Video report by ITV News UK Editor Paul Brand
The head of the Metropolitan Police has said she will not stand down despite calls for her to quit over her force’s actions at a vigil in memory of Sarah Everard.Dame Cressida Dick said "what happened to Sarah appals me" but it has made her "more determined, not less, to lead my organisation."
The Met Police Commissioner defended the action of her officers which she described as “fiendishly difficult policing”.In shocking scenes on Saturday night, officers clashed with crowds who had gathered on Clapham Common to remember the marketing executive.
Male officers could be seen grabbing hold of several women before leading them away in handcuffs, to shouts and screams from onlookers.
Footage shows police arresting a woman and clashes between officers and mourners
Dame Cressida said: “What happened to Sarah appals me. As you know, I’m the first woman commissioner of the Met, perhaps it appals me, in a way, even more because of that.
“What has happened makes me more determined, not less, to lead my organisation."
She said that “all the women and men of the Met are outraged at what has happened and they’re working as hard as they can to get justice for Sarah”.
“In that context, none of us would have wanted to see the scenes we saw at the end of yesterday’s events,” she added.
Cressida Dick rejects calls for her to stand down following clashes between protesters and police at a vigil for Sarah Everard
The Met chief's comments came after Home Secretary Priti Patel and the Mayor of London have both called for an independent investigation into the policing of Saturday night's vigil.
Ms Patel had asked HM’s Inspectorate of Constabulary to conduct a “lessons learned” review into the policing of the event at Clapham Common.
While Sadiq Khan said he would be asking HM Inspectorate of Constabulary and the Independent Office for Police Conduct to look into the events on Saturday night, after he said Dame Cressida failed to provide him with a satisfactory explanation.
The Home Secretary spoke with the under-fire Met Police commissioner on Sunday, having received her report into the events on Saturday night, but felt there were "still questions to be answered".
Ms Patel asked Chief Inspector of Constabulary Sir Thomas Winsor to conduct an independent review into what happened - a decision Dame Cressida said she welcomed and is "very comfortable" with.
ITV News Political Correspondent on Dame Cressida Dick's future
The Met Police chief said the review into the policing of Saturday’s vigil would be "good for public confidence".
She added: "What we do in one event sets precedent for other events. I am really comfortable that we review what happened.
"I don’t think anybody who was not in the operation can actually pass a detailed comment on the rightness and wrongness of it."
Dame Cressida said said her officers were in an “invidious” position when crowds grew, continuing: “They then moved to try to explain to people, to engage with people, to get people to disperse from this unlawful gathering and many, many, many people did – unfortunately, a small minority did not.”She said her officers have to make "really difficult calls" when often they do not have "infinite information or all the time in the world."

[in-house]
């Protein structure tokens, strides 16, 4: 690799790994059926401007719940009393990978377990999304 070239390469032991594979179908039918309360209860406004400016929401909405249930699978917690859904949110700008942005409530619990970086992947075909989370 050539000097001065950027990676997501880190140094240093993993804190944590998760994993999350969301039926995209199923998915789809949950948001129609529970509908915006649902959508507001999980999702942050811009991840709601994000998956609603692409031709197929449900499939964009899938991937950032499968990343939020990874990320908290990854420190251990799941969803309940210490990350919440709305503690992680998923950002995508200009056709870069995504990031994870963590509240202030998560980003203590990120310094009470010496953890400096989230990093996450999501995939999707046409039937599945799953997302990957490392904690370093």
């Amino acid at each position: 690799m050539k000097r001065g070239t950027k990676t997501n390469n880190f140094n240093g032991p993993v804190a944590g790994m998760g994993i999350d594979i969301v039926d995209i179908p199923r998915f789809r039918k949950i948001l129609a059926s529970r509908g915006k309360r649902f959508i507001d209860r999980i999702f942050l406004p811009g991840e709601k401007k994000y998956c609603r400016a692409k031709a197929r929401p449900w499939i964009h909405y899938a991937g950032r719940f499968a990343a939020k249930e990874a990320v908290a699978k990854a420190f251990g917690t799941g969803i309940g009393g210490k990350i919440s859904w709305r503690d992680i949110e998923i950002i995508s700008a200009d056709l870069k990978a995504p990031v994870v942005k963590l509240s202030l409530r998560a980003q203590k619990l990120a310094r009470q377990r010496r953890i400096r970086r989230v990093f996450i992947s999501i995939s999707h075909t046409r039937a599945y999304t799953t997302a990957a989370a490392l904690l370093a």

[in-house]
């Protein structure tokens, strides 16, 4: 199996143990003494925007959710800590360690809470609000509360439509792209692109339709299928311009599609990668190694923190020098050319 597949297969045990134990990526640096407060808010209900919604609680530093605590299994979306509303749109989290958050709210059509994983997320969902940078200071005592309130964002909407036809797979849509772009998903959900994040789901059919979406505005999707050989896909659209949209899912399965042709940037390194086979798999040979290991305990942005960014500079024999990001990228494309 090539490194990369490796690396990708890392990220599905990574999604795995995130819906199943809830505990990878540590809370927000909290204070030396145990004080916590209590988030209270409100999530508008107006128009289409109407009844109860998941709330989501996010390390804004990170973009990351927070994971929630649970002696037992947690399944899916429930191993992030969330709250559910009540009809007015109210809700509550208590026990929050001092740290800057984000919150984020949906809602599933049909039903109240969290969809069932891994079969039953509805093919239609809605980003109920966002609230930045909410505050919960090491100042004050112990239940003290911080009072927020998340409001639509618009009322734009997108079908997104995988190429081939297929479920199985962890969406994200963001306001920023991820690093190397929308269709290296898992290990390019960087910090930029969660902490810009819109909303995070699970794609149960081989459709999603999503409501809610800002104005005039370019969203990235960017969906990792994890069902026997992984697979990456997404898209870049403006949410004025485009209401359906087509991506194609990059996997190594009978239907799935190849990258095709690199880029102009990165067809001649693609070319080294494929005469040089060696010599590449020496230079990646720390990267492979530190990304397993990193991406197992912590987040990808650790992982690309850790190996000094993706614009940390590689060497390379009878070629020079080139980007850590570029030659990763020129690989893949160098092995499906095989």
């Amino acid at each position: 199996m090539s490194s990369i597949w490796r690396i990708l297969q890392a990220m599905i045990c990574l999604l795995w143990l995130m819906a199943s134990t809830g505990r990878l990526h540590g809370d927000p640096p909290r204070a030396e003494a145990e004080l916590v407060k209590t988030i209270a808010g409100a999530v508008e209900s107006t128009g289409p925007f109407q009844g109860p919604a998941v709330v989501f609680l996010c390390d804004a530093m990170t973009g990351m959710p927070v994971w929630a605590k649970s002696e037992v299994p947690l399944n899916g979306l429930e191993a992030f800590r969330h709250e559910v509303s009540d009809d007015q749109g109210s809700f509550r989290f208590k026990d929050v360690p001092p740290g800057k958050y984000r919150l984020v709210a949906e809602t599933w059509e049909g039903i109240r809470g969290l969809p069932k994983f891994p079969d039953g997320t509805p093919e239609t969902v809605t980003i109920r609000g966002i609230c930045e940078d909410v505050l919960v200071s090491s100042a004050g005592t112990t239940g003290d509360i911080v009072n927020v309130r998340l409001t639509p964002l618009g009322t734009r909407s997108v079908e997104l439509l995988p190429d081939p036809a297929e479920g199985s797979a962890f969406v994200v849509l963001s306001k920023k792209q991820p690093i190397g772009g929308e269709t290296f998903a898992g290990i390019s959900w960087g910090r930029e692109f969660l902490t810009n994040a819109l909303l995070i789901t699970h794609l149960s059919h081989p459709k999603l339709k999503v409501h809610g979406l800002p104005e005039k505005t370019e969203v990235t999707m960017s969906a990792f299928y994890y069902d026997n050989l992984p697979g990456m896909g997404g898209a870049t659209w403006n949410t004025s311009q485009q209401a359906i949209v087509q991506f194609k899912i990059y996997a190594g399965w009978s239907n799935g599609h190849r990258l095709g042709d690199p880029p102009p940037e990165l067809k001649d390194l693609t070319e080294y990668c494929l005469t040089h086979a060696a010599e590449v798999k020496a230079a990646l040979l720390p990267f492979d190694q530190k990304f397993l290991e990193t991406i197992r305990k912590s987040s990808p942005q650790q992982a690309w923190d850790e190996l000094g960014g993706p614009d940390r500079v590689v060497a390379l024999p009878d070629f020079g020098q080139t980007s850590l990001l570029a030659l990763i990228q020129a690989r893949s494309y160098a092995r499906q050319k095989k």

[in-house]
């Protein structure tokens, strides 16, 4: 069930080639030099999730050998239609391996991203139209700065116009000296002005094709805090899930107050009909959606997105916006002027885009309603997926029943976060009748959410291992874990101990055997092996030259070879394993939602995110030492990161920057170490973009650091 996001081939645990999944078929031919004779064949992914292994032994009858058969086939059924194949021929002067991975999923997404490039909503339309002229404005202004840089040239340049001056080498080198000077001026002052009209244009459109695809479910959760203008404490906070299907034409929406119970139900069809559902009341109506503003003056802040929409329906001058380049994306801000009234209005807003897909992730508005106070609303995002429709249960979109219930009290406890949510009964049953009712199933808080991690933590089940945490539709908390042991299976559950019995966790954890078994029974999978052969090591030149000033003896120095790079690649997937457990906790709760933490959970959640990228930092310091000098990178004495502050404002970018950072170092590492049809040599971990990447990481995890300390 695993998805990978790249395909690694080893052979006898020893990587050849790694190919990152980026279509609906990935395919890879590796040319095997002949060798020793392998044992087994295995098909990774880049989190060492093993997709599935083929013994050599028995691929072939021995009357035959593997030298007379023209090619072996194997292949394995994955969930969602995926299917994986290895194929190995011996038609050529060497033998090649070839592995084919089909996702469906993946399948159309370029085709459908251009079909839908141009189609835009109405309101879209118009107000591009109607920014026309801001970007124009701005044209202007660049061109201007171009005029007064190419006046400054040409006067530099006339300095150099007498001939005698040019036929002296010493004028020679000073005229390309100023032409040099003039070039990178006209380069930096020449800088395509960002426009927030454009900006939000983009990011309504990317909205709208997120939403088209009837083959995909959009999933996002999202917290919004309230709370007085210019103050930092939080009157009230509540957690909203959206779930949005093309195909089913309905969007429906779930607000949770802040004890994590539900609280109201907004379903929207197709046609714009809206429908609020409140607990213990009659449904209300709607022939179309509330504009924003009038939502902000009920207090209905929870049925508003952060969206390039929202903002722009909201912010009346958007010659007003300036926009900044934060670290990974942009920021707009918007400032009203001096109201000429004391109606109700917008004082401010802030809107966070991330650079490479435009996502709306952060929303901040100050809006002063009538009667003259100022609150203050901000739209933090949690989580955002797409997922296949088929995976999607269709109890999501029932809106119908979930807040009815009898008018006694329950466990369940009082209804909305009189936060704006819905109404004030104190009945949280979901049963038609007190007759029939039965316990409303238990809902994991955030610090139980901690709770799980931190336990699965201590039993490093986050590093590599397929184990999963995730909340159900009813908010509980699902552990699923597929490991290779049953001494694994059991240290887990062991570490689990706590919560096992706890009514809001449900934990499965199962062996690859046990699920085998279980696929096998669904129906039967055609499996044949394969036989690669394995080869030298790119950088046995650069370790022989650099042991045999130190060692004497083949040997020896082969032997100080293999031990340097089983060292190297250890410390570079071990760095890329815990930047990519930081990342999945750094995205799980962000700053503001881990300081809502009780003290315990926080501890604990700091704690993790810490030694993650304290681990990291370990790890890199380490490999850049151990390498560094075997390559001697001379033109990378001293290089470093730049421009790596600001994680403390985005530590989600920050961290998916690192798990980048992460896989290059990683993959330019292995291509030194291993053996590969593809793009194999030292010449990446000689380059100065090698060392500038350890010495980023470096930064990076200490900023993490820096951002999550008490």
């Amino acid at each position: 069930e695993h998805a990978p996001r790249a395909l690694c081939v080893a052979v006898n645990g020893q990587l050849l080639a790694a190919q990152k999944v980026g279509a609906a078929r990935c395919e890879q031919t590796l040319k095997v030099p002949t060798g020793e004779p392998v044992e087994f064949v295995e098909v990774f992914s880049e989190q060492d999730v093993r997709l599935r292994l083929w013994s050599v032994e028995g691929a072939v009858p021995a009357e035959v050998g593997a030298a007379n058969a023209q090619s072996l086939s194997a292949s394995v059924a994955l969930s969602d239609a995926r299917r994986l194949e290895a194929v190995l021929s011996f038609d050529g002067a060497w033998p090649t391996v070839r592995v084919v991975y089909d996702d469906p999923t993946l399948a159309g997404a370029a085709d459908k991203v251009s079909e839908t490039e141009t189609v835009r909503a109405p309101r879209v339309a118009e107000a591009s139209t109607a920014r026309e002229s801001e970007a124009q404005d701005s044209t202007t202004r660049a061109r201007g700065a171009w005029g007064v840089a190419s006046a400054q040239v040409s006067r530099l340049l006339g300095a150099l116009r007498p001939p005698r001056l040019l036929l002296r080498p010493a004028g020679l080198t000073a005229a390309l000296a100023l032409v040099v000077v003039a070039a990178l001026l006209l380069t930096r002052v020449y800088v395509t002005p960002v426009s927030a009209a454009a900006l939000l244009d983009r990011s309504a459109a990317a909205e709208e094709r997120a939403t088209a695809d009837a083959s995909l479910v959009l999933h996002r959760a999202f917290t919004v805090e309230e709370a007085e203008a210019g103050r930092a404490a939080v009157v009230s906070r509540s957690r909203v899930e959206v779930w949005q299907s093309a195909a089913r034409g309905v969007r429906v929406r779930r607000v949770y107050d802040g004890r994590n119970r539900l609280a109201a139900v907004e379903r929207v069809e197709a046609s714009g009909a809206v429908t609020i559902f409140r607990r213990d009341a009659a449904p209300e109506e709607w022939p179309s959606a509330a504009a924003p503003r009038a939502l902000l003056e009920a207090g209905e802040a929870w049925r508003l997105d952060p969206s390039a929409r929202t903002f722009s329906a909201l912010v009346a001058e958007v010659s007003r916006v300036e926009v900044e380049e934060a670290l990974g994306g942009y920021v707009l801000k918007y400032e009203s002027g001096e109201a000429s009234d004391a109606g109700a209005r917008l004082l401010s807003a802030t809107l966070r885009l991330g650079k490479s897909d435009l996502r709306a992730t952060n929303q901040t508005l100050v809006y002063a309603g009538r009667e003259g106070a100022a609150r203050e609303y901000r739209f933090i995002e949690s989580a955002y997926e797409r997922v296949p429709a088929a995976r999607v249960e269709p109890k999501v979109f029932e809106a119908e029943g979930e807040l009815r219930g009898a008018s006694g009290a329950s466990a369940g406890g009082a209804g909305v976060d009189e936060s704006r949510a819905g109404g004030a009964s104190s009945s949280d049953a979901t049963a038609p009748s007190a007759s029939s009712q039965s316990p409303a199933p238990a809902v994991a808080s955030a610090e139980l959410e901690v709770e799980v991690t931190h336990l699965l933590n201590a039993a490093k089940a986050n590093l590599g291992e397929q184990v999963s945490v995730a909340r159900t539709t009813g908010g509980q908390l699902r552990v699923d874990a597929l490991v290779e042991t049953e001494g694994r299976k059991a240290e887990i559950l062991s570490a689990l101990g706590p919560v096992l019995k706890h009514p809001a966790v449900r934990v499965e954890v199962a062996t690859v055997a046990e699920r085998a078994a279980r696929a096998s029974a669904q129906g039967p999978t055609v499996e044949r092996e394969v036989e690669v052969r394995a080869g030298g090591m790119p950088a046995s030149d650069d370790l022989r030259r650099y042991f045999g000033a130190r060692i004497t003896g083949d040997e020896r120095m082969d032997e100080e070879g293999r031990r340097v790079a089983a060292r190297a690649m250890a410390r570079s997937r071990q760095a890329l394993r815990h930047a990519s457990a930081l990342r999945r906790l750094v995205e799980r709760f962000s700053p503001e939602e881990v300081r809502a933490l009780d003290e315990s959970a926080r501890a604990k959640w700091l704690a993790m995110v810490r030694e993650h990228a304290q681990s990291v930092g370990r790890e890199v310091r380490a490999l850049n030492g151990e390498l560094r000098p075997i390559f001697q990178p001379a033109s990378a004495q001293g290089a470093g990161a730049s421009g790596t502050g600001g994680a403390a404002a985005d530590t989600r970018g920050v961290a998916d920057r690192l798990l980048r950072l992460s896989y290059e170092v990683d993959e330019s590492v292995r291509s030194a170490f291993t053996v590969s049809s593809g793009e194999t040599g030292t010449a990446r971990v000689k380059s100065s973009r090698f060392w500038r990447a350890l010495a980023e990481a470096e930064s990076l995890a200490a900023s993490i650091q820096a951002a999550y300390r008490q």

"I don’t think anybody should be sitting back in an armchair and saying ‘well that was done badly’ or ‘I would have done it differently’ without actually understanding what was going through their minds," she added.
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Earlier on Sunday, Mr Khan said the scenes at the vigil were “completely unacceptable” despite having received assurances from Scotland Yard last week that the vigil would be policed “sensitively”.“In my view, this was not the case,” he said.
Mr Khan said: “I asked the Commissioner and Deputy Commissioner to come into City Hall today to give me an explanation of yesterday’s events and the days leading up to them.
“I am not satisfied with the explanation they have provided."
Hundreds of protesters marched on New Scotland Yard before moving to Parliament Square to voice their anger at the police violence seen at Saturday's vigil.
Officers erected barriers around the Metropolitan Police headquarters and the group of demonstrators, many holding placards aloft, spilled over on to the road next to the River Thames.Banners in the crowd said “Men your silence is deafening” and “Cressida you’re a woman too”, while protesters shouted: “Sisters united will never be defeated.”
Signs included messages such as “Times up Priti”, “End state violence”, and “Abolish the police”.
Others said “I need to be able to tell my children I did not stay silent” and “Enough is Enough”, while one said “You don’t protect us”.
The group chanted: “Say it loud, say it clear. Brutality’s not welcome here.”
Liberal Democrat leader Sir Ed Davey has called on Dame Cressida to resign, while Women’s Equality Party co-founder Catherine Mayer said her position was “untenable”.
Labour leader Sir Keir Starmer said the Commissioner should not quit, but condemned the policing on Saturday as “wrong”.
He told reporters: “I was very disturbed to see the police action. I think it was wrong and I am pleased it is now going to be reviewed.”
Prime Minister Boris Johnson is said to have confidence in Dame Cressida and spoke with her on Sunday morning.
Reclaim These Streets had organised the vigil before being forced to cancel following consultation with the Metropolitan Police, which said it would be in breach in coronavirus restrictions.
It has asked Dame Cressida for an urgent meeting so she can “explain the actions taken by the police last night, before she reports to the Home Secretary”.
The Fire Brigades Union added to criticism of the Metropolitan Police’s handling of the vigil, saying it was “shocking and unacceptable”.
“We utterly condemn the violence meted out by the Metropolitan Police last night on Clapham Common,” the union said on Twitter.